Japan Wood Products
Dollar Exchange Rates of
28th Apr 2011
Japan Yen 81.54
Reports From Japan
Timber industry in crisis
Many domestic wood processing mills in coastal areas in
eastern Japan suffered extensive damage caused by the
March 11 earthquake and tsunami. It is estimated that a
capacity of 60,000 cu.m of plywood per month has been
Damaged infrastructure and a shortage of fuel brought all
businesses in the region to a halt. As a result, the supply of
plywood in the major markets of Tokyo and Osaka was
badly affected. Other unaffected sawnwood and plywood
mills have plans to increase production to supply wood
materials for restoration work, but they are also suffering
from periodic electricity blackouts.
Ports in Hachinohe, Sendai, Sohma, Onahama and
Hitachinaka are closed and shipments being are diverted to
Tokyo and Kawasaki. Tokyo Lumber Terminal has
secured 49,000 square metres of land as an emergency
storage area reports the Japan Lumber Report (JLR).
The Japanese Ministry of Land, Infrastructure and
Transport disclosed that some 4,702 buildings were totally
destroyed and 2,496 units half destroyed. In addition,
1,150 units are unsafe with a high risk of collapse.
Tropical plywood processing after quake
The earthquake and tsunami caused devastating damage to
Ofunato Plywood mill which processed tropical hardwood
logs from Southeast Asia. Other tropical plywood
manufacturers experienced only little damage such as
collapsed log and plywood piles. Plywood manufacturers
are now trying to boost production which may push log
prices up, reportsthe JLR.
Japan’s plywood market slowly getting back to normal
The JLR is reporting that the confusion in the plywood
market immediately after the East Japan earthquake in
March is now easing and that trade is slowly getting back
There was a period of panic buying of plywood by
companies building house for delivery at the end of March
but this is over now. There was also a period of aggressive
purchases of imported plywood in the weeks after the
earthquake and tsunami as many plywood producers in the
quake hit area suffered damage.
This very active sourcing pushed up prices but now buyers
are cautious and are not chasing high priced plywood.
The market for imported plywood during March was
chaotic with prices soaring but by April demand had
cooled down. Concrete formboard JAS 3x6 panel prices
were Yen 1,200 per sheet delivered, Yen 210-240 higher
than early March prices.
Coated concrete formboard 3x6 panel was priced at about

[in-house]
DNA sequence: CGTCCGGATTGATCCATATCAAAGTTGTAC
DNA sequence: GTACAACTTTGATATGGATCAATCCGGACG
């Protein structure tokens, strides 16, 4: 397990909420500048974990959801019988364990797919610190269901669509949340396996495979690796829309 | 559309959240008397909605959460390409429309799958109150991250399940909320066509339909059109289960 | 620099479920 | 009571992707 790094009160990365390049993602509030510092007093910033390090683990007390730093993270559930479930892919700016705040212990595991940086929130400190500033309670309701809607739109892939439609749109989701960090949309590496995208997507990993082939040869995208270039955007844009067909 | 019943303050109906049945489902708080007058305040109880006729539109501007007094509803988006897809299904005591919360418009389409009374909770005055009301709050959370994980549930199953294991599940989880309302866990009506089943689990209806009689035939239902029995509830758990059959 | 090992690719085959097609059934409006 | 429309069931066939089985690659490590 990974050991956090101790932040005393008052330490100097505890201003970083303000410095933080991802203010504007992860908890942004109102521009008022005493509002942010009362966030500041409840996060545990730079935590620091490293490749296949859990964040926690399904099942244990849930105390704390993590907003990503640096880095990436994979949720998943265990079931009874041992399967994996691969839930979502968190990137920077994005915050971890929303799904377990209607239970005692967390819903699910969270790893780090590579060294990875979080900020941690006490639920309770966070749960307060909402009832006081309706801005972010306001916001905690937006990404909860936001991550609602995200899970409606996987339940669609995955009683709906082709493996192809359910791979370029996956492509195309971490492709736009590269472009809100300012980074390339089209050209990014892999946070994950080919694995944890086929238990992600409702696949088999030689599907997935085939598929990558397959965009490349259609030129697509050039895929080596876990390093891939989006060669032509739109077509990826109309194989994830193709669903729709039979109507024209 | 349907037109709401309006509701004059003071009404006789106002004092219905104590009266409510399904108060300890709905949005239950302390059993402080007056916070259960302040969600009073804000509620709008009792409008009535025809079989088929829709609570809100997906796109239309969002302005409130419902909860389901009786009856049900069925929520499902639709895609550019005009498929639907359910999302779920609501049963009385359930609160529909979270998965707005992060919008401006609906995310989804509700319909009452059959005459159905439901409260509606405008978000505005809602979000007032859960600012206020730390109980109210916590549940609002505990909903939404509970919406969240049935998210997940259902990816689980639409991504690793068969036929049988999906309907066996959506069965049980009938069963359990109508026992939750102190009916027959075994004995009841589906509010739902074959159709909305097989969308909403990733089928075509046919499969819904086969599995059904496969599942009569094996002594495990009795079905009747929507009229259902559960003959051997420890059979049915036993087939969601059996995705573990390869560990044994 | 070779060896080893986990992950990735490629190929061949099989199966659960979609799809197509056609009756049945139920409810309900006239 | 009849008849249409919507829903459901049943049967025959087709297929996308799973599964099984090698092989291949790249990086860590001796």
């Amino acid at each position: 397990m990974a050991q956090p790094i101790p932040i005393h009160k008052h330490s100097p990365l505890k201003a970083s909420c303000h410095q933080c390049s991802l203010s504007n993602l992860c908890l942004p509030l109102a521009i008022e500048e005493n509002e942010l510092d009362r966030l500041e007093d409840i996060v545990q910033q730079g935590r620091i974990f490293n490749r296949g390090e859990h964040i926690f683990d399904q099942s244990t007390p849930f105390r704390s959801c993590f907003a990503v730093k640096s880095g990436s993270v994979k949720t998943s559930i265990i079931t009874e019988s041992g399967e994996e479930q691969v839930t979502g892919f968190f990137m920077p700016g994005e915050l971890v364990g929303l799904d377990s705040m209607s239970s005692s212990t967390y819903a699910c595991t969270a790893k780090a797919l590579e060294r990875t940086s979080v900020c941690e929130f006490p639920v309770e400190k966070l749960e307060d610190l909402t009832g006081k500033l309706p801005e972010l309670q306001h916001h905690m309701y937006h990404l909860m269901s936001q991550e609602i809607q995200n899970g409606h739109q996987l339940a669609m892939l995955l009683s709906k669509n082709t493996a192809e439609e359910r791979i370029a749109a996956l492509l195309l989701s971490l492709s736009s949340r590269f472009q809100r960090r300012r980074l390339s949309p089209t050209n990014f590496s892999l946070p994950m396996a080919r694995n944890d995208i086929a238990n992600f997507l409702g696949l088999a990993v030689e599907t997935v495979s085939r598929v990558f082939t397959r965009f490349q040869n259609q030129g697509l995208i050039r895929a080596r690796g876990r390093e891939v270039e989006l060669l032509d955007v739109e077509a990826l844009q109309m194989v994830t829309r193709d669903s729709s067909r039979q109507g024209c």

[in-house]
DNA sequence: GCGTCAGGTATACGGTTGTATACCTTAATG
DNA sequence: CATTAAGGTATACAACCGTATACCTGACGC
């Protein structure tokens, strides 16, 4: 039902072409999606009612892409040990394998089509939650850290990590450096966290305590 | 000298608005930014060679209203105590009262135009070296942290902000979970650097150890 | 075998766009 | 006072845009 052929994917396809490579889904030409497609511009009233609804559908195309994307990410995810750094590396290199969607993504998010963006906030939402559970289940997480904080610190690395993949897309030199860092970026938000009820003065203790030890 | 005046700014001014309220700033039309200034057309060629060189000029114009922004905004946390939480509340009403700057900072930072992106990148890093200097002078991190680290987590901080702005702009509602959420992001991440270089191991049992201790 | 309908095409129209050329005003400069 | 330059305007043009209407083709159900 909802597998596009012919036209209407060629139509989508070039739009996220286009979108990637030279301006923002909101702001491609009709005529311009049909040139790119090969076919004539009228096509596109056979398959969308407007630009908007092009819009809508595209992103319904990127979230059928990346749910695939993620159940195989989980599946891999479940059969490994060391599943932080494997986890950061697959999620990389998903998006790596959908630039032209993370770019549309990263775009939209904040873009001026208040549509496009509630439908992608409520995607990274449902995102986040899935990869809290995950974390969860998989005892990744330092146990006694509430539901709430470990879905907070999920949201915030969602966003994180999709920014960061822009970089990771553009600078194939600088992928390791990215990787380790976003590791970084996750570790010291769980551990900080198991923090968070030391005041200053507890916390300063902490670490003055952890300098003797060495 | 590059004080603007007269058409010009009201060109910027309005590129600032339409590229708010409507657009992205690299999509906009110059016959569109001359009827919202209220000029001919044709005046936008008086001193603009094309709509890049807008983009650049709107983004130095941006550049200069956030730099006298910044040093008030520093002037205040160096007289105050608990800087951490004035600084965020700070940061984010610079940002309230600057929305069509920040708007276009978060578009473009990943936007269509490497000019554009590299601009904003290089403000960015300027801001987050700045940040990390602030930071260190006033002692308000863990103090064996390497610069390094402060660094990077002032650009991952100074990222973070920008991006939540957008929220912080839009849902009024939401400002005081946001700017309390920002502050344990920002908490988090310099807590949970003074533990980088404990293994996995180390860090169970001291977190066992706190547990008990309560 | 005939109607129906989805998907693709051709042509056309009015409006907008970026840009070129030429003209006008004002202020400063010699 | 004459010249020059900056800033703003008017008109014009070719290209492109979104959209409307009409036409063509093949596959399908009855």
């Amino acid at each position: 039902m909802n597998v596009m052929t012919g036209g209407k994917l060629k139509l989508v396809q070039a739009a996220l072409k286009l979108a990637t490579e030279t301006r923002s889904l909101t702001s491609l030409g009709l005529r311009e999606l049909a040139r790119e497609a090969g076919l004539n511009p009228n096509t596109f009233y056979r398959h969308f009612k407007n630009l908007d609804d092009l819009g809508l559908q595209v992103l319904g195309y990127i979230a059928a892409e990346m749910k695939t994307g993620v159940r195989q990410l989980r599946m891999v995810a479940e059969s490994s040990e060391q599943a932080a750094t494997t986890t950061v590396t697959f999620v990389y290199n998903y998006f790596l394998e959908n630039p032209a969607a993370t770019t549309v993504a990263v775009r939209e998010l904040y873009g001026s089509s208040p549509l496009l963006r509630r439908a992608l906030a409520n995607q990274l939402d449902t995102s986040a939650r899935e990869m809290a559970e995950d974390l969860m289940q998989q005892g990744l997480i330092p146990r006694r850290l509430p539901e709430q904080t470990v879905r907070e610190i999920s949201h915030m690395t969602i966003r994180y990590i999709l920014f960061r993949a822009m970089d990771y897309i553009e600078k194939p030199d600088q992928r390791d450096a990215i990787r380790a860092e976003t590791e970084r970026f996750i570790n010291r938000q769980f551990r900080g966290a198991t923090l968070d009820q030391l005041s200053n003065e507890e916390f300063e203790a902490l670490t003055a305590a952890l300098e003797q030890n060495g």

Yen 1,300, Yen200-230 up. Structural 12mm 3x6 panel
(F 4star) is selling at around Yen 1,300 Yen280 up and
firming. Imported thin panel of 2.4mm (type 2/F4star) is
currently at around Yen380-400, Yen40-60 up.
The supply of imported 4mm thin panel is currently
extremely tight according to the JLR.
Log supply still a problem in Sabah and Sarawak
While the rain season is over in Sabah and Sarawak
producers are saying that the weather continues to be
unsettled and that this is hampering logging.
This is at a time when export demand in India and Taiwan
P.o.C is strong. Malaysian plywood producers are
feverishly sourcing logs. The JLR reports that Indian
buyers are apparently tiring of the spiralling log prices in
Sarawak and have started looking in Papua New Guinea
for alternative species.
April FOB prices reported by the JLR indicate that
Sarawak meranti regular log prices have increased to
US$350 per cu.m and that Japanese buyers are expecting
another round of increases. Small meranti log prices are
said to be around US$330 per cu.m while super small logs
are priced at US$315 per cu.m.
In 2010 the top buyer of Sarawak logs was India which
imported some 2.2mi cu.m. China was second largest
buyer taking 588,000 cu.m followed by Taiwan P.o.C with
477,000 cu. Japan was forth largest importer of Sarawak
logs taking 370,000 cu.m.
In Japan, Sarawak meranti regular log prices in April were
Yen 8,000-8,200 per koku CIF, Yen400-500 up form
January. Some plywood mills have reportedly reduced
purchases of high priced tropical logs and are increase the
production of softwood plywood.
Tsunami devastated Ishinomaki and other coastal
It is now just over a month since the mega-quake in Japan
and now it is possible to get a clearer understanding of the
extent of the damage to the timber sector in the region.
On the coast of Miyagi and Iwate prefecture, there are
many major plywood mills. Around port of Ishonimaki, in
the industrial area, there are three Seihoku plywood mills
as well as particleboard and MDF plant.
These factories are the core of the Seihoku group’s wood
processing capacity. There are also other mills such as the
Ishinomaki Plywood, other sawmills and the Nippon Paper
plant in the affected areas.
The tsunami breached the high sea defences and swamped
the mills pushing plywood stocks into the factories and
manufacturing lines. Apparently logs are scattered
throughout the residential areas and recovery will be a
problem as it is difficult to determine ownership.
Even when the processing lines are restored the problem
of erratic electric power supply will remain.
Power substations have been destroyed and authorities say
it will take 2-3 months for temporary substations to be
established and even then the power available will be less
than before the crisis.